Occupational sunscreen use among US Hispanic outdoor workers Cancer

Citations of this article
Mendeley users who have this article in their library.


BACKGROUND:Occupational ultraviolet radiation (UVR) exposure is a risk factor for skin cancer, and Hispanic individuals are over-represented in a number of outdoor occupations (e.g., farming, landscaping). This study examined predictors of occupational sunscreen use in a group of US Hispanic adults who work outdoors.RESULTS:A population-based sample of outdoor workers (n=149, 85% male) completed survey measures regarding their demographics, melanoma risk, perceived skin cancer risk, skin cancer knowledge, and their occupational sunscreen use. Sixty-nine percent of the sample reported never or rarely wearing sunscreen while working outdoors. Being female (p=.02), having a higher level of education (p=.03), and residing at a higher latitude (p=.04) were associated with more frequent sunscreen use.CONCLUSIONS:This study highlights the importance of interventions to promote sun protection behaviors among US Hispanic outdoor workers, and identifies potential intervention targets.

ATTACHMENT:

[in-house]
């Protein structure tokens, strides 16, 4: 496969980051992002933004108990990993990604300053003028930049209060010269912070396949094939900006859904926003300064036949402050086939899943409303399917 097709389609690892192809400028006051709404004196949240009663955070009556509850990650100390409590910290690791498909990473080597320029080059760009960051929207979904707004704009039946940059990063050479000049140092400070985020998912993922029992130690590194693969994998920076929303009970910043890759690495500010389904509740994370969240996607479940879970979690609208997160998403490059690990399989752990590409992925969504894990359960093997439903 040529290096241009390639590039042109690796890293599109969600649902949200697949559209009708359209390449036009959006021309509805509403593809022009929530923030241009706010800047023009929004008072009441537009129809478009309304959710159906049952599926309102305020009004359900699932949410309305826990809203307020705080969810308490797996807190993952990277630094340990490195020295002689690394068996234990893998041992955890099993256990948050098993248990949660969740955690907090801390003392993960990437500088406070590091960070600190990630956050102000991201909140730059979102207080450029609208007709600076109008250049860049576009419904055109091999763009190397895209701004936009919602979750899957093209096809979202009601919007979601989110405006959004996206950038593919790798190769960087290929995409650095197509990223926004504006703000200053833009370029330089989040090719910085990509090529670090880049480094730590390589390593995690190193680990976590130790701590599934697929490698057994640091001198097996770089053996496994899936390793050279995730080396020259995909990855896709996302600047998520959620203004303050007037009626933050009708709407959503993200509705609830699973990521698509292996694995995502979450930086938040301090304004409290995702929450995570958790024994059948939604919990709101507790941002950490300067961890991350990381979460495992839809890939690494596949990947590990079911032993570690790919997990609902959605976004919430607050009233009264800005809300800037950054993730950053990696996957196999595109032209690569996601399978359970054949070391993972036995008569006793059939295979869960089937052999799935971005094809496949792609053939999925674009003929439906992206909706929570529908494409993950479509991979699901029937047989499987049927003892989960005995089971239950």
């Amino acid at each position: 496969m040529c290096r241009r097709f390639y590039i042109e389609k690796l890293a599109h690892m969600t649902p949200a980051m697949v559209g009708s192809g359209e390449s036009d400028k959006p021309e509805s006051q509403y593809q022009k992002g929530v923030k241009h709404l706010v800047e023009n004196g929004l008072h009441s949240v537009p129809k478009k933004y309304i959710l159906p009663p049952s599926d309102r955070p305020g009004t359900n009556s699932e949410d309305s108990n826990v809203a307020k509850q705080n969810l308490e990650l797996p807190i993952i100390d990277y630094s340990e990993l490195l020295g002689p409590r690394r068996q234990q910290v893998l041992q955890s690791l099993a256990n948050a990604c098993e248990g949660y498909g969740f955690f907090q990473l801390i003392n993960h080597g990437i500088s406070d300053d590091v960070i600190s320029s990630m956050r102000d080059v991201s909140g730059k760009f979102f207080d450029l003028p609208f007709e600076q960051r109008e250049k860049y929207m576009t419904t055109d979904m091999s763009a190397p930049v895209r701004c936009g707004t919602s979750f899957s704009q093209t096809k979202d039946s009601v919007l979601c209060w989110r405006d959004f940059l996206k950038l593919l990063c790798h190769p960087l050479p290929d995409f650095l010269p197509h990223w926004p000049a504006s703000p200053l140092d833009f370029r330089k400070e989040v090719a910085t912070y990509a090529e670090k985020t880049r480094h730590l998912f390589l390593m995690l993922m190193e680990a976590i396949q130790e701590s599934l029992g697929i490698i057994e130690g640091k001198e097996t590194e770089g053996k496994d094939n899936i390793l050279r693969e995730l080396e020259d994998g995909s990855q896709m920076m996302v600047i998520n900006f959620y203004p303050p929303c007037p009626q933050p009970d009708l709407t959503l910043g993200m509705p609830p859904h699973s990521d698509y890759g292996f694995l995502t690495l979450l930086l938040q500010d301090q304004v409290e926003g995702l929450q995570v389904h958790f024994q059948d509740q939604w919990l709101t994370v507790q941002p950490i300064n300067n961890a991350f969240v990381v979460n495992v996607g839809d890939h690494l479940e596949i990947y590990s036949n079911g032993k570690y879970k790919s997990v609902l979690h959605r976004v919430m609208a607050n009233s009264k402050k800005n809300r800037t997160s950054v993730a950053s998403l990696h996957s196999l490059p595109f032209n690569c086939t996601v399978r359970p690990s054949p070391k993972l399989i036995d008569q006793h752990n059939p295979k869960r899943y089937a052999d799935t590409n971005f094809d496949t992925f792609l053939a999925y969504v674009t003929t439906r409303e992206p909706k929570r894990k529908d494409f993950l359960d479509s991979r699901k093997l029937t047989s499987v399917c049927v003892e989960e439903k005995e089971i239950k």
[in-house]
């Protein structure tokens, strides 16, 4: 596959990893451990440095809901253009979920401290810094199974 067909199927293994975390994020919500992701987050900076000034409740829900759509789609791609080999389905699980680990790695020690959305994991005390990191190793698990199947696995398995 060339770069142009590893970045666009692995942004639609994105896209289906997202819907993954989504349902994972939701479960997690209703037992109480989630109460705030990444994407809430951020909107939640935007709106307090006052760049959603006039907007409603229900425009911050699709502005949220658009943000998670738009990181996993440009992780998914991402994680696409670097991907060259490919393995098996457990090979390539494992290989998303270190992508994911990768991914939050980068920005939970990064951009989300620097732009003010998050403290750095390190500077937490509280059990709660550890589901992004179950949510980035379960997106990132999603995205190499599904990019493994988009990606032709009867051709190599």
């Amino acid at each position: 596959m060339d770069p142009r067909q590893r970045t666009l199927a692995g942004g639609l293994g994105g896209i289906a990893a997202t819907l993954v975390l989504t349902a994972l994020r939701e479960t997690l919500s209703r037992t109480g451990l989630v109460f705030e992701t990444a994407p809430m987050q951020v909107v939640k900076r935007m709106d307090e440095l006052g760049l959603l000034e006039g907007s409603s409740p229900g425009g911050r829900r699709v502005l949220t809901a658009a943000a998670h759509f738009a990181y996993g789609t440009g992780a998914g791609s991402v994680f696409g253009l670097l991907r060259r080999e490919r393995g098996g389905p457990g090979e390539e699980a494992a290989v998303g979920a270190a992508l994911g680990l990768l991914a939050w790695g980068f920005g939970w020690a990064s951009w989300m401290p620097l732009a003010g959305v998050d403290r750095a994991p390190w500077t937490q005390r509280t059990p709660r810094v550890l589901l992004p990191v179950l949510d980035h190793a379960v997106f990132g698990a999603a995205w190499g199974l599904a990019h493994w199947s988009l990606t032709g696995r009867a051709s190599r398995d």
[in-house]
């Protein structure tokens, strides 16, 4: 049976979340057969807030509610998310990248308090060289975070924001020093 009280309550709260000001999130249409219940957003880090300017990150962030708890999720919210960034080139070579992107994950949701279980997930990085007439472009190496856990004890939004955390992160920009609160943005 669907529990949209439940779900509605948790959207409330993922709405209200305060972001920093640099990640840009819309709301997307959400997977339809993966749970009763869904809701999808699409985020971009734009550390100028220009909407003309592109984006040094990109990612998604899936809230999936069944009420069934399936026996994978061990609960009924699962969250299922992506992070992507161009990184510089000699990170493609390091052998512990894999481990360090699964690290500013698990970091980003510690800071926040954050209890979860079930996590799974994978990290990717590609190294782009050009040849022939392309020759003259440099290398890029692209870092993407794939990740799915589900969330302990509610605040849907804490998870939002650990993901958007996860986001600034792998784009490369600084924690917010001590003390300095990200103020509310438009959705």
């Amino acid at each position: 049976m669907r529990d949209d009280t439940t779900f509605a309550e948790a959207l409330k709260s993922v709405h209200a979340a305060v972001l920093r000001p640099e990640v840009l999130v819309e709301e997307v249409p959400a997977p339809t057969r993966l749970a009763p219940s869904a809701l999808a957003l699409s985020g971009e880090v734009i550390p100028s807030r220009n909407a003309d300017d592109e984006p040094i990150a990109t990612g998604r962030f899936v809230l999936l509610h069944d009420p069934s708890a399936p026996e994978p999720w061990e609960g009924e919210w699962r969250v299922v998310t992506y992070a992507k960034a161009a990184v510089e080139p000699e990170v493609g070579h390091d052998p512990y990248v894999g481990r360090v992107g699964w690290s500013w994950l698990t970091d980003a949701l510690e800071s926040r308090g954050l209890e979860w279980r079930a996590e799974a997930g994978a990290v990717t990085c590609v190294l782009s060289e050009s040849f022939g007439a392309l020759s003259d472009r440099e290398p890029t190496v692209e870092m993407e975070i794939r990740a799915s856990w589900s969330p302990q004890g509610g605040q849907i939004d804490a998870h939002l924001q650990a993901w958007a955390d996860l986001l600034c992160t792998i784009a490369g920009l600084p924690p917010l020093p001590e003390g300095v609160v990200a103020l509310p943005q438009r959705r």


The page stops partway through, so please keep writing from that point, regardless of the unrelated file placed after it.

Day, A. K., Stapleton, J. L., Natale-Pereira, A. M., Goydos, J. S., & Coups, E. J. (2015). Occupational sunscreen use among US Hispanic outdoor workers Cancer. BMC Research Notes, 8(1). https://doi.org/10.1186/s13104-015-1558-1

Register to see more suggestions

Mendeley helps you to discover research relevant for your work.

Already have an account?

Save time finding and organizing research with Mendeley

Sign up for free